Regina King as Sharon Rivers in If Beale Street Could Talk
Best Supporting Actress at the 91st Annual Oscars (2018)
“I don't want to sound foolish, but remember love is what brought you here. And if you've trusted love this far, don't panic now. Trust it all the way.”
Tish Rivers (KiKi Layne) and Fonny Hunt (Stephan James) are a young couple with a budding relationship, but when Fonny is unjustly arrested, Tish and her family, including her mother Sharon (Regina King), must do everything in their power to fight against an oppressive, discriminatory system and win his freedom.
We’ve encountered our fair share of tough mothers in this column, but Sharon stands out amongst the others as a character that transcends her type. Sharon would do anything for her kids, including Fonny as her daughter’s partner, but she’s not just a self-sacrificing mom. What I love most about Sharon is that she has an incredible social intelligence, which enables her to be very strategic in how she goes to bat for her children. For instance, Sharon knows her husband Joe might be upset about Tish’s pregnancy, so before telling him, she sets up this celebratory atmosphere, insisting that her husband get everyone drinks, which means that when Tish makes her announcement, the happy mood is already set, so Joe is more likely to go along. Sharon would excel in a boardroom: she’d lay you off and make you feel loyal to the company as she does it.
Unfortunately, all of her abilities still aren’t enough when it comes to freeing Fonny. Sharon’s main task is to fly to Puerto Rico to try to convince Victoria, the victim of Fonny’s purported sexual assault, to recant her story. She tries every trick in her arsenal – asking Victoria to empathize as a fellow mother, directly saying that she was incorrect to name Fonny, bringing up her religion – but none of it works, so Sharon is left in the position of having harassed a rape victim into a panic attack, with nothing to show for it. It sucks because it’s such a fragile situation, there are so many ways it could have gone wrong, and it’s not clear that there was anything Sharon could have done differently. But there’s enough ambiguity there that you can imagine Sharon beating herself up for the rest of her life for how she handled it – if only I’d been less forceful, or more empathetic. It’s devastating.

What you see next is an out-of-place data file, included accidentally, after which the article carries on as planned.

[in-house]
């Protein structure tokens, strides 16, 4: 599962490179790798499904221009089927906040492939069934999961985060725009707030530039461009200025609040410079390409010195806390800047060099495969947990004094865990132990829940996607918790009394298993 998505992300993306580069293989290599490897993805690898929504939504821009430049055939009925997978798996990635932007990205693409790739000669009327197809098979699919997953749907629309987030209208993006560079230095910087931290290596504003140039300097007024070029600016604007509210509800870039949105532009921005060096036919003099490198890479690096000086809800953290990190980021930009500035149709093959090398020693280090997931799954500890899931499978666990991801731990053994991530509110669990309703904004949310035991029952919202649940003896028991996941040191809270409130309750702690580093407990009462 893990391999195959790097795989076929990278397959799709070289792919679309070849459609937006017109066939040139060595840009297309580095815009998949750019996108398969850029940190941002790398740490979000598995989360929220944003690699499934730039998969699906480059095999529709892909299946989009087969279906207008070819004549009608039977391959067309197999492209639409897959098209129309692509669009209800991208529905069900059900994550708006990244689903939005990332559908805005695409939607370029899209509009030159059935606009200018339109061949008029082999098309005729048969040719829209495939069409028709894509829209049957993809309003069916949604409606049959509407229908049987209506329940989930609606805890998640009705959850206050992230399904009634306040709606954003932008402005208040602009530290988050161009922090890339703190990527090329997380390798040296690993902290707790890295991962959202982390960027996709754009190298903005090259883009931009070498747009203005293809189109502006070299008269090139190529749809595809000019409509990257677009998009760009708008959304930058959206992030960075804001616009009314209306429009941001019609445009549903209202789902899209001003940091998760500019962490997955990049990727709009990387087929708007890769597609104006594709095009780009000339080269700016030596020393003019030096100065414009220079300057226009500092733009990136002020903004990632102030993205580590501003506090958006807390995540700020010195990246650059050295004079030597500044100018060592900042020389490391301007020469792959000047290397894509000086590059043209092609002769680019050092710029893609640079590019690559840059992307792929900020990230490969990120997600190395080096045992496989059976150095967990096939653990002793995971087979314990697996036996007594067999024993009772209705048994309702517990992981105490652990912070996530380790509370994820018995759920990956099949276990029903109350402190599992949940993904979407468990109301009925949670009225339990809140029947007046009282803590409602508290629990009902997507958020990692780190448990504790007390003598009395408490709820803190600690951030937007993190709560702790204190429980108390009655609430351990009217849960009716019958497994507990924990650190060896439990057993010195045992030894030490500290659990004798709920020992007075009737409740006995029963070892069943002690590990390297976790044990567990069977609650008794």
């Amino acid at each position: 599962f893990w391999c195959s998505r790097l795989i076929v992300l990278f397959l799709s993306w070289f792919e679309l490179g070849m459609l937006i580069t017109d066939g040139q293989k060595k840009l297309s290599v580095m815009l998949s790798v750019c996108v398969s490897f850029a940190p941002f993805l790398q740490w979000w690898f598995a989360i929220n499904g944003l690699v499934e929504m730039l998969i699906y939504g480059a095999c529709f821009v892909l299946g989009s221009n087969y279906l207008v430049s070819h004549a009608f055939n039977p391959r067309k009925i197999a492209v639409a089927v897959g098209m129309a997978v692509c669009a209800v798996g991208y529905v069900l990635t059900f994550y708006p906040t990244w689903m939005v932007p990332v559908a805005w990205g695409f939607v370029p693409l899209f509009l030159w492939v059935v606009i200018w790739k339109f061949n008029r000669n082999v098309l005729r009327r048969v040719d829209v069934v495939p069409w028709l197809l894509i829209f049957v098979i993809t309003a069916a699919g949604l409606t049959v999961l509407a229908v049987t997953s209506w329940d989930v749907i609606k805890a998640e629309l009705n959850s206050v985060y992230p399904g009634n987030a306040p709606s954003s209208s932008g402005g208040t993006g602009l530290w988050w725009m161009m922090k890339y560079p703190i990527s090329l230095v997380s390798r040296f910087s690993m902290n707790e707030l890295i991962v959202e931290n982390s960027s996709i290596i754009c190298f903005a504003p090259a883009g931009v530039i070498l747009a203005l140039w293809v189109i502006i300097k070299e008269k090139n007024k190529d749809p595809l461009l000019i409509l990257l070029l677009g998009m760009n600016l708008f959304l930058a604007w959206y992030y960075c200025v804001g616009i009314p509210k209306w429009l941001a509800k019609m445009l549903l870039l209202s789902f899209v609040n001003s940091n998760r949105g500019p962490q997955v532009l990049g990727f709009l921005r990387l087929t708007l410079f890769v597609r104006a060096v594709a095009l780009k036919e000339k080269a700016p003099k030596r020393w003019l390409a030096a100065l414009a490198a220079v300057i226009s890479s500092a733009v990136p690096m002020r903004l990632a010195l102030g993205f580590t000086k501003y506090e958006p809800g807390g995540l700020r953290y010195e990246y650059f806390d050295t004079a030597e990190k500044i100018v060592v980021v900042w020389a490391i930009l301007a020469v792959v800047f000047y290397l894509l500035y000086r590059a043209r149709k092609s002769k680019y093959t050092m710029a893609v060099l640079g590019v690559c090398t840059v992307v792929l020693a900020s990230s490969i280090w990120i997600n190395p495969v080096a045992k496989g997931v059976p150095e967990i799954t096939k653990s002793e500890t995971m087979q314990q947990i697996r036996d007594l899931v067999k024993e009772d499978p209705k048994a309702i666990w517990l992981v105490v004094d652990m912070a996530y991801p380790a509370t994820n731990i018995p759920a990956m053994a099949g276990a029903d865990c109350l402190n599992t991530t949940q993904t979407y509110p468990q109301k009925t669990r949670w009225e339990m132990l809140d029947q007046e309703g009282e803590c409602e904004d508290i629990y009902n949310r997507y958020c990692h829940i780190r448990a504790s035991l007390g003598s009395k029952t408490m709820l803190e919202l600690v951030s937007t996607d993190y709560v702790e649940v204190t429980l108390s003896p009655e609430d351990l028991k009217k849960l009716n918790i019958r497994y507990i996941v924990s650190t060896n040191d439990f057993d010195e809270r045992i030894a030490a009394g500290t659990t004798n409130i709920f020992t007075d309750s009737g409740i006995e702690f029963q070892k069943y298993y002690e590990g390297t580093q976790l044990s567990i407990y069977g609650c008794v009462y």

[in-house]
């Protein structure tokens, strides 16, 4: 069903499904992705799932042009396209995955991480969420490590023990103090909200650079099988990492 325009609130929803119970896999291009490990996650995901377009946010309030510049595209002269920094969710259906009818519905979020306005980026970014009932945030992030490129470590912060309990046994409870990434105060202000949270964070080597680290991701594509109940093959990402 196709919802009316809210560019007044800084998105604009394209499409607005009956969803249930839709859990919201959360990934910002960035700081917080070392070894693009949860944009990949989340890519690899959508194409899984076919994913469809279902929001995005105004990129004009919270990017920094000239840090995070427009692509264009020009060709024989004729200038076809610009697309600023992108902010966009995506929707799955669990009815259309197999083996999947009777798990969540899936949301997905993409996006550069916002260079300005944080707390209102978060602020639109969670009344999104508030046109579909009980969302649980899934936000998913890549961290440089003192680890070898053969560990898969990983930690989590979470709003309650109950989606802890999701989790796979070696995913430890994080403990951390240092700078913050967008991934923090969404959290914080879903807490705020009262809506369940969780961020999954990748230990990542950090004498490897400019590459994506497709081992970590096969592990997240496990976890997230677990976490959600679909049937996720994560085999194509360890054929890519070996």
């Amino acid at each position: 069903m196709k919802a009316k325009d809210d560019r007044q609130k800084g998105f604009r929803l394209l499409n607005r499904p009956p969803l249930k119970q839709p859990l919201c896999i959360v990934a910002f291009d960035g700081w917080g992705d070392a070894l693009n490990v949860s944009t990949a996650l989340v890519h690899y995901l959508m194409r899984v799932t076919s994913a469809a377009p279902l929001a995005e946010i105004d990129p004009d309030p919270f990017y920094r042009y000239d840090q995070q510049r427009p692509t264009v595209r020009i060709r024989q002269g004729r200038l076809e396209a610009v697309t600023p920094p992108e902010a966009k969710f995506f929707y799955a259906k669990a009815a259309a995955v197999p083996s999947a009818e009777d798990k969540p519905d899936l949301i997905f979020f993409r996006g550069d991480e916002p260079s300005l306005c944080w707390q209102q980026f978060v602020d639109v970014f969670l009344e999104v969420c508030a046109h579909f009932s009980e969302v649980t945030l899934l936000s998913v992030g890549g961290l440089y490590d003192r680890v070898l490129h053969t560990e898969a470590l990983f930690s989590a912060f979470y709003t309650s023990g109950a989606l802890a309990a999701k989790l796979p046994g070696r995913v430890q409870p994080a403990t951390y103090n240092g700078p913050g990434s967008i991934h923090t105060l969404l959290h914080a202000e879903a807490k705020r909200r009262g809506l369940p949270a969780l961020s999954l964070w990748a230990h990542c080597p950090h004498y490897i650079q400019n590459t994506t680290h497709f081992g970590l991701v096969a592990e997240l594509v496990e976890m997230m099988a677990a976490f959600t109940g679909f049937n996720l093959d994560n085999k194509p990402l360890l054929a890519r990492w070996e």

So, we can all agree that Regina King is one of Earth’s most perfect humans, right? First of all, she has one of my favorite voices of all time, so husky, and good-natured, and relaxed. King brings her stabilizing, comforting presence to Sharon: she radiates a warm strength from every fiber of her being. It’s the little things, like the way that Sharon looks at the characters around her with such empathy. Sharon is not a character who grabs for our attention, and yet, I found myself unable to look away from her whenever she was on screen.
Of course, King’s crowning (hah) scene is when Sharon tries to convince Victoria to recant. It’s so emotionally intense, and I can’t imagine the headspace that King had to live in to deliver such a scene. King’s smallest actions show us the complexity of the situation: without it being said to us, you can tell that Sharon recognizes that this woman is emotional dynamite that might explode at any moment if she handles her wrong, but you can also see her desperation to get Victoria’s help, and the way that desperation makes her push, perhaps too hard. And her sobbing afterwards at having lost this opportunity is probably the most moving moment of an incredibly moving film.
If Beale Street Could Talk is such a gorgeous film, both in look, and in score. Of course, it’s intense, and upsetting, but wow, it’s lovely. Barry Jenkins really excels at telling tough stories with beauty, as we’ll see later in Moonlight. The story is compelling, and unfortunately, still very relevant today, and the non-linear timeline works really well. Regina King is the clear standout in terms of cast, but there are a lot of great performances. I especially loved Teyonah Parris in a small role as Tish’s sister, and given her rising star, I’m hoping we’ll encounter her in this column eventually.
Was the Oscar deserved?
Yes, I’m delighted that Regina King got the accolades she deserved.